The moneybelt below has domed rivets between the loops.  A $35 option on any style belt - this does dress the rig up a bit.



The belt below might look like a regular ranger style gunbelt, at first glance.  However, it is a 3" wide money belt.   Money belts were by far the most popular style gunbelts of the "Cattle Drive Era."  Like the one's I make, they were usually made of chrome/oil tanned cowhide, which is very strong, soft, water resistant, supple, and so very comfortable to wear all day, there is no mystery why they were so popular.  These belts, when built in dark browns go well with any holster in any of the browns [they need not be the same color as the holster(s).] Therefore, even though moneybelts are a little more expensive to build, one good comfortable money belt can serve as the basis for several rigs - plain & fancy. This type leather does not  tool, so the belts themselves are always plain.  However they were used in the 19th Century to support fancy tooled holsters as well as plain ones, as the many examples in Packing Iron, by Richard Rattenbury, attest.  






A 3 1/2" wide moneybelt that shows a rich brown color. 





3" wide tapered belt, no loops.

A gunbelt with no loops (above and below) can be combined with some cartridge and shotshell slides. Then when you don't want the extra weight of cartridges, slip the slides off.  





We can "age" any rig by selecting leather with some "character" and using a hand rubbed oil finish that makes the leather look as if it has been up the "cattle trail" a time or two.  Click here:



















The money belt on the left is a “rough-out”  (suede side turned to the outside) in a tan color, with contrasting shell loops.  The money belt on the right, made of the same leather as the “rough-out,”  but with the grain side to the outside, has eighty (80) shell loops on a 4” wide belt.  This belt 4” money belt is sewn top and bottom, as were some in the late 1800s.  A famous photo of some Arizona Rangers (in Packing Iron,)shows a similar large capacity cartridge belt.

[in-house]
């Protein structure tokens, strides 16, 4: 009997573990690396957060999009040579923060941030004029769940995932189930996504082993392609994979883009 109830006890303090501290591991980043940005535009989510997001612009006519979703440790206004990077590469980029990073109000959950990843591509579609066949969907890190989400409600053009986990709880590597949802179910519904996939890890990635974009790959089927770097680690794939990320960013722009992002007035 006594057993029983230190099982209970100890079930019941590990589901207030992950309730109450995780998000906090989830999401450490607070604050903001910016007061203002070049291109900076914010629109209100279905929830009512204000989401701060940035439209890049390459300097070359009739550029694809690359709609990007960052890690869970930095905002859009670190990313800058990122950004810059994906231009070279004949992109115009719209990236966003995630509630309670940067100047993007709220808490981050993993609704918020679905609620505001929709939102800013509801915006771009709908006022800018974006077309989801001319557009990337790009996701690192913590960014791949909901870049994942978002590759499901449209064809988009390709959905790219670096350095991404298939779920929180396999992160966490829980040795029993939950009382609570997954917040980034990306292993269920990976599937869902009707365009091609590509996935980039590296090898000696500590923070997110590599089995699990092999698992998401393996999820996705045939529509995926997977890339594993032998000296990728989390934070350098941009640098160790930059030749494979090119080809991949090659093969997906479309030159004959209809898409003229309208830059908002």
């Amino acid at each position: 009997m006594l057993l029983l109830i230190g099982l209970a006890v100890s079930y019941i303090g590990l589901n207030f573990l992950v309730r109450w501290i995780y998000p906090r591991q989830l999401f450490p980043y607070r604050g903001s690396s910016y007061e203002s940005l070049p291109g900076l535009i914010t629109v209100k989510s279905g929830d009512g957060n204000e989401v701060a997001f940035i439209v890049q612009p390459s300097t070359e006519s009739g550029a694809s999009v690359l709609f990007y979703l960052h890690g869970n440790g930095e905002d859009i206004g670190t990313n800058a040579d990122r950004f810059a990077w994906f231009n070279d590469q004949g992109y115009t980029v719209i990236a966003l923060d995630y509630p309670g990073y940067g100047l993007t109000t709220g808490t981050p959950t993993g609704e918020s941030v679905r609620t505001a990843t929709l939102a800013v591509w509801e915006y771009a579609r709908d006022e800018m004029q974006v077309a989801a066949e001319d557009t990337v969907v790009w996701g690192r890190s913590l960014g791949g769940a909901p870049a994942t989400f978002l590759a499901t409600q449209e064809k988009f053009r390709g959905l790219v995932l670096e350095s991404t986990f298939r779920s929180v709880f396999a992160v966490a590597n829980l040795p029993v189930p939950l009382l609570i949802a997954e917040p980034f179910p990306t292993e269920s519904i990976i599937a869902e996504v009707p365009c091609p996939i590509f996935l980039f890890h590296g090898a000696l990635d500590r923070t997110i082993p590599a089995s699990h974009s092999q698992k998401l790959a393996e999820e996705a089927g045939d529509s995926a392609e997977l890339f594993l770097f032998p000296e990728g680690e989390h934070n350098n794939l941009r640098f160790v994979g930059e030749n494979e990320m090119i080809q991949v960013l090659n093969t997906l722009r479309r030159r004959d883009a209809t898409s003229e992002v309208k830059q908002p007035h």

Belt Sizing: 
Always measure the circumference of exactly where you plan to wear the gunbelt... over the kind of clothes you will be wearing with the rig.  You will probably measure about two inches below where you would wear your pants belt, or where a belt would be if you wore one.  Please use a tailor's tape measure or piece of stout string, and snug it up tight,  like you will your gunbelt.  We will make the belt to this exact measurement, giving you at least two inches in both direction for adjustment.   On a man, the measurement will usually be about 4 inches greater than the jean size.   

Special note on belt sizing:  I build a "last" that is exactly the size you tell me you need to fit around your circumference at the point you will wear your belt.  I then build the belt to fit that "last," and center everything up based on how it fits on the "last."  This is because the total thickness of the belt will alter the length substantially when it is bent into a circle around your  waist.   Anytime you bend anything into a circle, that article must either stretch or compress in order to make the bend without breaking.  Dry vegetable tanned leather does not stretch much.  Mostly it compresses, thus shortening the overall length on the inside of the belt where it contacts your body.  On a 36" long belt, for example, the "size" (overall length) will shorten 2 or 3 inches in length when it is put on around your circumference.  The amount of "shortening" varies with the thickness and length of the belt.   Therefore, please do not measure an old belt to determine your size. That measurement will be accurate only if the new belt is exactly the same average thickness as the old one, and that seldom happens.  

As explained in the first paragraph on belt sizing, I will give you two additional inches of adjustment in both directions.  However, tightening or loosening the belt to the other holes provided in the belt tongue will move the center of the belt relative to the center of your back.  Therefore if you order a belt with conchos in the center of the back, the conchos will be slightly off center if you buckle your belt in any hole other than the middle hole provided.

See Prices and ordering info: click here

e-mail: Don Barnett

Phone: 281-659-3998  

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Gunbelts & Cartridge Loops